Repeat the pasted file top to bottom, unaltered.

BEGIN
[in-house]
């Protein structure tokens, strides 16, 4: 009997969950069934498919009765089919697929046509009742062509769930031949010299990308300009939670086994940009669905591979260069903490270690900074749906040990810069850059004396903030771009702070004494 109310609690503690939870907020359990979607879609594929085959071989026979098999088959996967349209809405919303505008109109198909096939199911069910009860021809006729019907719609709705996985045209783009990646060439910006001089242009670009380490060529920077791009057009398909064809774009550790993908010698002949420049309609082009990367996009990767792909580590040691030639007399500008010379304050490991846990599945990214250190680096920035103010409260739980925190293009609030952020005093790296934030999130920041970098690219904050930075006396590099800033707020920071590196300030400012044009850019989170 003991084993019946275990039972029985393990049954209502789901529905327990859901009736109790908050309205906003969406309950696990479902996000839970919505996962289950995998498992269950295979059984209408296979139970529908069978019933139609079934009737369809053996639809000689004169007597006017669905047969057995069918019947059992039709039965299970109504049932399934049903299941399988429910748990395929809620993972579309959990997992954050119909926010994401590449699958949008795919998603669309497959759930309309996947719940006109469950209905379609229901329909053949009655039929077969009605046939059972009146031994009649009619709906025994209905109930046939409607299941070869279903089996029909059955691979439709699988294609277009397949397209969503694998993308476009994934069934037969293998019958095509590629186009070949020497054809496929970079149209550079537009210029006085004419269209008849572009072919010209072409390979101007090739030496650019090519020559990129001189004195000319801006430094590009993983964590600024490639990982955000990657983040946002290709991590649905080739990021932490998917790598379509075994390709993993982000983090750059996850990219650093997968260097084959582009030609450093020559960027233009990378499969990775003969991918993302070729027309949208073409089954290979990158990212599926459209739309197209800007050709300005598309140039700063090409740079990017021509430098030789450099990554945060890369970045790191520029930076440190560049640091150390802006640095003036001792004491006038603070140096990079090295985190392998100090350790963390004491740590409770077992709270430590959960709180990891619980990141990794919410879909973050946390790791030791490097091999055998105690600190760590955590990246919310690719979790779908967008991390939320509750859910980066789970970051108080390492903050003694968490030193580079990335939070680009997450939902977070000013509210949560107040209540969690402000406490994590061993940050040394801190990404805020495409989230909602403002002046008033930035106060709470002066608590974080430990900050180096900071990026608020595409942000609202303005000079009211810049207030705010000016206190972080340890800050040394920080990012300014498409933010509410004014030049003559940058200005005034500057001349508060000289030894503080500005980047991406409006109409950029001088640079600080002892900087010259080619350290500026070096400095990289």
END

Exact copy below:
[in-house]
């Protein structure tokens, strides 16, 4: 009997969950069934498919009765089919697929046509009742062509769930031949010299990308300009939670086994940009669905591979260069903490270690900074749906040990810069850059004396903030771009702070004494 109310609690503690939870907020359990979607879609594929085959071989026979098999088959996967349209809405919303505008109109198909096939199911069910009860021809006729019907719609709705996985045209783009990646060439910006001089242009670009380490060529920077791009057009398909064809774009550790993908010698002949420049309609082009990367996009990767792909580590040691030639007399500008010379304050490991846990599945990214250190680096920035103010409260739980925190293009609030952020005093790296934030999130920041970098690219904050930075006396590099800033707020920071590196300030400012044009850019989170 003991084993019946275990039972029985393990049954209502789901529905327990859901009736109790908050309205906003969406309950696990479902996000839970919505996962289950995998498992269950295979059984209408296979139970529908069978019933139609079934009737369809053996639809000689004169007597006017669905047969057995069918019947059992039709039965299970109504049932399934049903299941399988429910748990395929809620993972579309959990997992954050119909926010994401590449699958949008795919998603669309497959759930309309996947719940006109469950209905379609229901329909053949009655039929077969009605046939059972009146031994009649009619709906025994209905109930046939409607299941070869279903089996029909059955691979439709699988294609277009397949397209969503694998993308476009994934069934037969293998019958095509590629186009070949020497054809496929970079149209550079537009210029006085004419269209008849572009072919010209072409390979101007090739030496650019090519020559990129001189004195000319801006430094590009993983964590600024490639990982955000990657983040946002290709991590649905080739990021932490998917790598379509075994390709993993982000983090750059996850990219650093997968260097084959582009030609450093020559960027233009990378499969990775003969991918993302070729027309949208073409089954290979990158990212599926459209739309197209800007050709300005598309140039700063090409740079990017021509430098030789450099990554945060890369970045790191520029930076440190560049640091150390802006640095003036001792004491006038603070140096990079090295985190392998100090350790963390004491740590409770077992709270430590959960709180990891619980990141990794919410879909973050946390790791030791490097091999055998105690600190760590955590990246919310690719979790779908967008991390939320509750859910980066789970970051108080390492903050003694968490030193580079990335939070680009997450939902977070000013509210949560107040209540969690402000406490994590061993940050040394801190990404805020495409989230909602403002002046008033930035106060709470002066608590974080430990900050180096900071990026608020595409942000609202303005000079009211810049207030705010000016206190972080340890800050040394920080990012300014498409933010509410004014030049003559940058200005005034500057001349508060000289030894503080500005980047991406409006109409950029001088640079600080002892900087010259080619350290500026070096400095990289």